Channel Islands National Park and Marine Reserve by Bonnie and Bill Neely

The Channel Islands, belong to Nature and YOU because 250,000 acres are National Park and and 1,252 nautical miles are a Marine Santuary, to protect the fragile environment which contains animals, birds, and plants found nowhere else on earth. The park area includes a mile radius around each island and a 6 mile area of Marine Reserve surrounding each. This is a National Treasure, protected for us and future generations to enjoy. Each island has unique landscape and wildlife native to it. and unpredictable, ever-changing weather conditions. Never a part of the mainland, these islands have evolved uniquely, and our park rangers are striving to protect their individuality. Evidence of human life on these islands dates to 13,000 years ago. Visitors can hike on designated paths or camp, leaving nothing but footprints and taking nothing but photos.

The Channel Islands are just at the convergence of the warm gulf stream from the south and the cold gulf stream from the north, so this is the farthest points south for northern wildlife and fish and the farthest point north for southern ocean inhabitants. A rich soup of nutrients abounds to feed the species, and one might be lucky enough to see a wonder which we saw: hundreds and hundreds of dolphins jumping and swimming in an enormous school, which covered a vast area of the ocean as far as we could see. We watched from the Island Packer tour boat for a half hour as gulls and pelicans and other birds dived down in this feeding frenzy, which was beyond belief. If we had seen it in a movie, we would have thought it was computer generated!
Seals and sea lions are in rookeries all along these islands, and you can get close in some of the boats that take you into sea caves. Depending on what you want to do, there are many different tours available: diving, snorkeling, transport to any one island or touring around all the islands and sleeping aboard for one to five nights. Inquire in the Channel Island, Ventura, or Santa Barbara Harbors. This exploration is closest to a visit to the Galapagos Islands.

Island trips by a variety of boats are from several places in Ventura County. At the town of Ventura is a small Visitor Center and in Santa Barbara is the complete Visitor Center where you can see a film and learn all about the islands to decide which ones to visit. Local school children have the great opportunities of going as a class to augment studies and have the experience of a lifetime while learning first-hand the importance of protecting our earth and its inhabitants.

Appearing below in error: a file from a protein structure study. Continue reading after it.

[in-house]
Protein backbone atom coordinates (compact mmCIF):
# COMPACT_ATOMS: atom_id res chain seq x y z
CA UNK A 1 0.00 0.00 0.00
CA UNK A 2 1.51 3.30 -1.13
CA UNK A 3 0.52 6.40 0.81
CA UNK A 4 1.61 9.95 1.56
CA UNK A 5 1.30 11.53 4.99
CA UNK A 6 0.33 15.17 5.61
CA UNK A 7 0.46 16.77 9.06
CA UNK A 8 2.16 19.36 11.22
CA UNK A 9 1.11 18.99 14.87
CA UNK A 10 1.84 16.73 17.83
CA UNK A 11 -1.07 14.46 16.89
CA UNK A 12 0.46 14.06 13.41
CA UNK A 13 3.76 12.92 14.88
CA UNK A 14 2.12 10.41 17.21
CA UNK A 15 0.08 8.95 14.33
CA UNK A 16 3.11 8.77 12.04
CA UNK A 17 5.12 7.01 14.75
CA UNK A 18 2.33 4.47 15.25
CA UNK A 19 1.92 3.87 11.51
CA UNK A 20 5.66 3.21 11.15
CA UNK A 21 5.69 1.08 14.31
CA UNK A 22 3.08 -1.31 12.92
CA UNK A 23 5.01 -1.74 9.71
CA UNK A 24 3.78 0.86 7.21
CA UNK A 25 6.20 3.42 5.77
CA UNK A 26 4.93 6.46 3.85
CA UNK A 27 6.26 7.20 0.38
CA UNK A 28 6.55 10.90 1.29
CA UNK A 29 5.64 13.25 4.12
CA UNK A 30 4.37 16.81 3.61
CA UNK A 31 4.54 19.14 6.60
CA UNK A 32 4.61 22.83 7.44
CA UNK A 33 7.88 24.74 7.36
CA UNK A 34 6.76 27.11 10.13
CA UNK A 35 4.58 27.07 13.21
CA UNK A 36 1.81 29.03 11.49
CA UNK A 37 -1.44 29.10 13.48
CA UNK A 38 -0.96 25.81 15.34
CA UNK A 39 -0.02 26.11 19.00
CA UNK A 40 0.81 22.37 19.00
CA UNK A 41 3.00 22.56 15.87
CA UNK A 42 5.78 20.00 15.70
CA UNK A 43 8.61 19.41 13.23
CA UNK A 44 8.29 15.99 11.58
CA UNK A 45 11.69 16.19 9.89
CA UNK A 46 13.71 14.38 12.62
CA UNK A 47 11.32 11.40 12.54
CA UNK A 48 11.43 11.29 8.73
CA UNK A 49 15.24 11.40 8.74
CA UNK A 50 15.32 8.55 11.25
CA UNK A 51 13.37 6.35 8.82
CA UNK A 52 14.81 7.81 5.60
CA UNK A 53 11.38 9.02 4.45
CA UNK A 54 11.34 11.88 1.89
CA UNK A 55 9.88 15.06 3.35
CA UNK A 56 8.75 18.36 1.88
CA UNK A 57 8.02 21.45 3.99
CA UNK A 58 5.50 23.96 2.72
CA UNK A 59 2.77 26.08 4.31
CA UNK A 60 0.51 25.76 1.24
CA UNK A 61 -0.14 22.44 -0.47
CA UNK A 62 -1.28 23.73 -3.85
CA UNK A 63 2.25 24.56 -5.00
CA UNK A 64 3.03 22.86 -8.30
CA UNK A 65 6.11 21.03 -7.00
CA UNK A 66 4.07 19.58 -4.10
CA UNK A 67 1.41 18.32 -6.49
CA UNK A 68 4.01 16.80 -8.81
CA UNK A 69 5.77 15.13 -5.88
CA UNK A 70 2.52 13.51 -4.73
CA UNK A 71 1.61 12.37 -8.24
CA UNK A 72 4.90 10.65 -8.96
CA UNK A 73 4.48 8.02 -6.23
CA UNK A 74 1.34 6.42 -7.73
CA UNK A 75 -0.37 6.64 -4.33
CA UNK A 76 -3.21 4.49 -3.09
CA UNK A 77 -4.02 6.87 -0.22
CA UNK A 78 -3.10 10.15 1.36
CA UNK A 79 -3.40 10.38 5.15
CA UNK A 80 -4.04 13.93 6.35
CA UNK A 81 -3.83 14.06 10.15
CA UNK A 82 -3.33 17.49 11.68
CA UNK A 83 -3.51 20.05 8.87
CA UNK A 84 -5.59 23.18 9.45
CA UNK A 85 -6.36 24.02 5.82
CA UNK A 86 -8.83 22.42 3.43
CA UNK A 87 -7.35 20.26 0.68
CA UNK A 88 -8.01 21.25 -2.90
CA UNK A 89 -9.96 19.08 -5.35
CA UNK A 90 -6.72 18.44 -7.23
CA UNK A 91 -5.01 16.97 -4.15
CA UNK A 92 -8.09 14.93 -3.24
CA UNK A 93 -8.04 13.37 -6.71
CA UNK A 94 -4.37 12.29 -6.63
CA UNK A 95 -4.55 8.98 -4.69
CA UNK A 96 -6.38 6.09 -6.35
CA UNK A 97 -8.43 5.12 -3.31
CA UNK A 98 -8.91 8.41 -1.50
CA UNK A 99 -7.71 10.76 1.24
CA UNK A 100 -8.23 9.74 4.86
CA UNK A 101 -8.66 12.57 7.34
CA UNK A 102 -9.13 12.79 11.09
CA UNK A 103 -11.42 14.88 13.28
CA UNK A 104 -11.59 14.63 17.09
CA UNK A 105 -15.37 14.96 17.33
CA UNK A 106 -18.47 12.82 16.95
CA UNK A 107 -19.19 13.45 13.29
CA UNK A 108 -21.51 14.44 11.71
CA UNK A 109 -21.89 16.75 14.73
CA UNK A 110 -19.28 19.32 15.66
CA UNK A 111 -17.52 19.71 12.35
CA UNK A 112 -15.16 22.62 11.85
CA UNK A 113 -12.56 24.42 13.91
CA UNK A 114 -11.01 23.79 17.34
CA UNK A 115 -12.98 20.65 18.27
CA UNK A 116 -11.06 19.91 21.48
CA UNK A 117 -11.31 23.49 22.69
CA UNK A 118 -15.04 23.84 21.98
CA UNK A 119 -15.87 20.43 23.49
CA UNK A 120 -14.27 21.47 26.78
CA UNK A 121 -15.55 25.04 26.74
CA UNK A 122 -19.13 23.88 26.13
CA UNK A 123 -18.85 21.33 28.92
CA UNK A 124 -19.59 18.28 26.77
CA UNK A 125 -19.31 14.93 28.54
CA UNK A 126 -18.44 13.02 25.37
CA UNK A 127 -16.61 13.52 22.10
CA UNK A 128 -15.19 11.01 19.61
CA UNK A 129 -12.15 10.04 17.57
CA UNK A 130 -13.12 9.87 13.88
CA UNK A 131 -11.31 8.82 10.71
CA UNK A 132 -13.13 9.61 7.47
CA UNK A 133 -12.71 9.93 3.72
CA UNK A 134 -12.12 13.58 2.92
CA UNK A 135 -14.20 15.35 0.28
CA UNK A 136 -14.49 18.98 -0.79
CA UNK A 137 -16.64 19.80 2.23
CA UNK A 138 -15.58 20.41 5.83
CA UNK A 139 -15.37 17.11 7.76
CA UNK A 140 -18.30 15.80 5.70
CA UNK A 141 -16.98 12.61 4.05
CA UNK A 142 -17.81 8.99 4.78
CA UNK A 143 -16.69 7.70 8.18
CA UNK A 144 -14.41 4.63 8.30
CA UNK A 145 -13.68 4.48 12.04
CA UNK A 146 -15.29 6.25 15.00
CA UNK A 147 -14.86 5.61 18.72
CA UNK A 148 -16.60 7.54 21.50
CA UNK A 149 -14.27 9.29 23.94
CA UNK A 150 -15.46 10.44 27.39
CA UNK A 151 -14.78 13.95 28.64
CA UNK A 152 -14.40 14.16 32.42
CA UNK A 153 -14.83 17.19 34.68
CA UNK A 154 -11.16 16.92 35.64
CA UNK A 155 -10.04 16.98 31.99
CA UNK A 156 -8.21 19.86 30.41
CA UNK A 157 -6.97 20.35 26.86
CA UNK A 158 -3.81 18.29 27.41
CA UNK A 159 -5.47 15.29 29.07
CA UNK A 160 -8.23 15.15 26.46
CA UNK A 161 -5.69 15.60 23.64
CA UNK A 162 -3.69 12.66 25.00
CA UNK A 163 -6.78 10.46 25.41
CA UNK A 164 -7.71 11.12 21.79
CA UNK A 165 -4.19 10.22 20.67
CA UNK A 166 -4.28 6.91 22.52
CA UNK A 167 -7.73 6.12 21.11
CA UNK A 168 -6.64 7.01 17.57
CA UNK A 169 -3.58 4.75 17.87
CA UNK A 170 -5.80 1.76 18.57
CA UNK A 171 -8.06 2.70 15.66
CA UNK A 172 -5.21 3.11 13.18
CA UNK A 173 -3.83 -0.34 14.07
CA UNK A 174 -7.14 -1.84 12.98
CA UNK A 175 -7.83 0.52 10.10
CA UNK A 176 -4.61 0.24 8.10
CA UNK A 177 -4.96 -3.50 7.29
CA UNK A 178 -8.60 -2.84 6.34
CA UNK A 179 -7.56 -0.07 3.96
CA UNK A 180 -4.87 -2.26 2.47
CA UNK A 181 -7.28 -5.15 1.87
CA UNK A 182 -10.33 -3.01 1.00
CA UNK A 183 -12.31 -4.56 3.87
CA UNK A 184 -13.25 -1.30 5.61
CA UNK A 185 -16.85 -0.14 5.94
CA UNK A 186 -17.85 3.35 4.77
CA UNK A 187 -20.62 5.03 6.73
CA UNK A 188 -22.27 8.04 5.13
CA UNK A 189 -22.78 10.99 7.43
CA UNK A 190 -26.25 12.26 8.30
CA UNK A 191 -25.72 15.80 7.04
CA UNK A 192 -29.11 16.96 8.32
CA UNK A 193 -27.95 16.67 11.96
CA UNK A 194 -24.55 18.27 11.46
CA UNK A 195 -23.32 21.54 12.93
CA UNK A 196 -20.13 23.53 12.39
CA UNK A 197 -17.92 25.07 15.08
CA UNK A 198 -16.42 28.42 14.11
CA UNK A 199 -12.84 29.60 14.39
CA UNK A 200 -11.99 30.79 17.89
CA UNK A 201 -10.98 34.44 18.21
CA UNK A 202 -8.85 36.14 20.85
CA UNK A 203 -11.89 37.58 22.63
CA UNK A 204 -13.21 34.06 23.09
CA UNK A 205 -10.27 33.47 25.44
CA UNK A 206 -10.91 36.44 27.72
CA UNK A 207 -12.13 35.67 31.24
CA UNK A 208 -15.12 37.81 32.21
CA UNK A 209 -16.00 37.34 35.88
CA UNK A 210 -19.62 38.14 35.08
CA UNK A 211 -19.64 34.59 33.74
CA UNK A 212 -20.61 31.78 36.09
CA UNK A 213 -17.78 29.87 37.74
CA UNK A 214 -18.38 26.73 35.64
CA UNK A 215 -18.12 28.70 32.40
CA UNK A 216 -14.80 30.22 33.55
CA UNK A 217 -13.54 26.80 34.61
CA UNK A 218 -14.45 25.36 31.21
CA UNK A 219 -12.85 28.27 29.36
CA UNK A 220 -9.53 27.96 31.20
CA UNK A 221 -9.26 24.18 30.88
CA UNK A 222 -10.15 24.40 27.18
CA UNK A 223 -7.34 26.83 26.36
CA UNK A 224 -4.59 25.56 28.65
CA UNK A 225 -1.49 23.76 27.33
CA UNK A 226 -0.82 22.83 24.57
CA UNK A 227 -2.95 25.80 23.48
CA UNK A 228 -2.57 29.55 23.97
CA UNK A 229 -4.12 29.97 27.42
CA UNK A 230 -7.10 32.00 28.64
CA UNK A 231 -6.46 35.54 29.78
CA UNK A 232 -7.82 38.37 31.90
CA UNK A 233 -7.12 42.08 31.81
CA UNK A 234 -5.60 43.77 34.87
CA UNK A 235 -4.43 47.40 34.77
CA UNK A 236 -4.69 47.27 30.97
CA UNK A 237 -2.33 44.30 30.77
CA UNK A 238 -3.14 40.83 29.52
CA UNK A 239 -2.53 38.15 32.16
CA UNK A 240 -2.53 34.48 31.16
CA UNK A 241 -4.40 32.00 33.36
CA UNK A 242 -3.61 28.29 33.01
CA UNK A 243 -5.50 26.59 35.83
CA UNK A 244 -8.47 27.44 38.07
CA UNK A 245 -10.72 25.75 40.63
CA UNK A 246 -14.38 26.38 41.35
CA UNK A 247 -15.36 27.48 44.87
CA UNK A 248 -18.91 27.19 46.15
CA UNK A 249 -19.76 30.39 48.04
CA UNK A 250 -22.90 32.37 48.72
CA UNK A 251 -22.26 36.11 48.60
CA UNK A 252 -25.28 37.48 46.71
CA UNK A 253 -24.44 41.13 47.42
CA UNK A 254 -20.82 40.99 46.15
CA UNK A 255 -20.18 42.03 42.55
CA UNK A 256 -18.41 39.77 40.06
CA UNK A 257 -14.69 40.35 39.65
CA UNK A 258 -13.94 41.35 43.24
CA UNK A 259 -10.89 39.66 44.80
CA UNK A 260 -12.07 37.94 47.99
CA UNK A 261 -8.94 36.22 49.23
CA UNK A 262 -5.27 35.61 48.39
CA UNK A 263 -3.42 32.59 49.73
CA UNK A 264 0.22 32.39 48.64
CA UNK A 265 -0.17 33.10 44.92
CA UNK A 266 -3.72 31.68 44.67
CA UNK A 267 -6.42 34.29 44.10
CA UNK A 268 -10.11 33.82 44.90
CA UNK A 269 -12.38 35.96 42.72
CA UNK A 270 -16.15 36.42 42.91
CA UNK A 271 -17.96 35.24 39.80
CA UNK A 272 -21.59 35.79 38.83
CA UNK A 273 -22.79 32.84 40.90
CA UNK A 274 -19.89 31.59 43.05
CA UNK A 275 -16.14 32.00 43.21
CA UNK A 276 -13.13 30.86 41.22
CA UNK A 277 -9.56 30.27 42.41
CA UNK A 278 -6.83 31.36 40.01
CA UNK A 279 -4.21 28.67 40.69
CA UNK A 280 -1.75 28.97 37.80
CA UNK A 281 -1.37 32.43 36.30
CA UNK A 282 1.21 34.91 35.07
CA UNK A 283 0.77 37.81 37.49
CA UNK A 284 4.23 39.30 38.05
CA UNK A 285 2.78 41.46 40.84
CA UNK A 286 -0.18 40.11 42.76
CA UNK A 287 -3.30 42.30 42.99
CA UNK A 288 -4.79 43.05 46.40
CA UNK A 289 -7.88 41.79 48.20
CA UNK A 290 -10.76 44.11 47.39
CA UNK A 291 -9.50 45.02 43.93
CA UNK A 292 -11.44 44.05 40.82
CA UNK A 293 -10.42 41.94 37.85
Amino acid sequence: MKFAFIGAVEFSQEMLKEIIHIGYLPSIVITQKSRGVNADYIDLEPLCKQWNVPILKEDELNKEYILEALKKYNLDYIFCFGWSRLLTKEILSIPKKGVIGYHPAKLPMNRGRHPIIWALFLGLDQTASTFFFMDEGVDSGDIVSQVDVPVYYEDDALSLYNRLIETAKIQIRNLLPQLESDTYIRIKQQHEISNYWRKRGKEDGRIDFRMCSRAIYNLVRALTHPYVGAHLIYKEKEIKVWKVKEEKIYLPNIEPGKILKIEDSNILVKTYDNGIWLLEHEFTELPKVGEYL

If you are visiting the area, be sure to plan well ahead for your island excursions. Full information is available on the Channel Islands.. Make reservations by calling 877 444 6777. We highly recommend Island Packers in Oxnard 805 382 1779, or Ventura 805 642 1393. The boats are filled in advance, so make your reservations for this transportation before you make your camping reservations. See the Natural Events Calendar to decide when you want to take your trip.
We chose to take the day excursion from Marine Emporium Landing in Channel Island Harbor at Oxnard, California, to Anacapa Island, the smallest and closest to the mainland, one of the four southern islands in the chain of eight. Anacapa has no fresh water source or services, and wilderness campers must bring everything. The 10 mile crossing takes about an hour on Island Packers comfortable tour boat, which can hold about 90 people and stays booked far ahead in peak seasons and holidays. If you are planning a trip to any of the islands, book your boat transport first and then your camping site, if you choose to stay overnight.
The islands are a special experience any time of year. In March and April wildflowers abound and birds are mating. In May and June baby birds are hatching. We hiked about four miles of trails on Anacapa, fascinated by the nesting of seagull pairs, who guarded brown spotted eggs and hatchling chicks with piercing squawks as we passed within a couple of feet of the ground nests. Without a water source, the only native mammals on Anacapa are small mice, so there are no predators to rob the low nests. The sea is abundant in food for the young. Parent birds dive for the seafood and partially digest it. Then the chicks peck on the red spot on the parent’s beak, causing the regurgitation of the nutrition they need. California brown pelicans, nearly extinct when this National Park was designated, have made a remarkable recovery here and nest in the high cliffs of the western islets.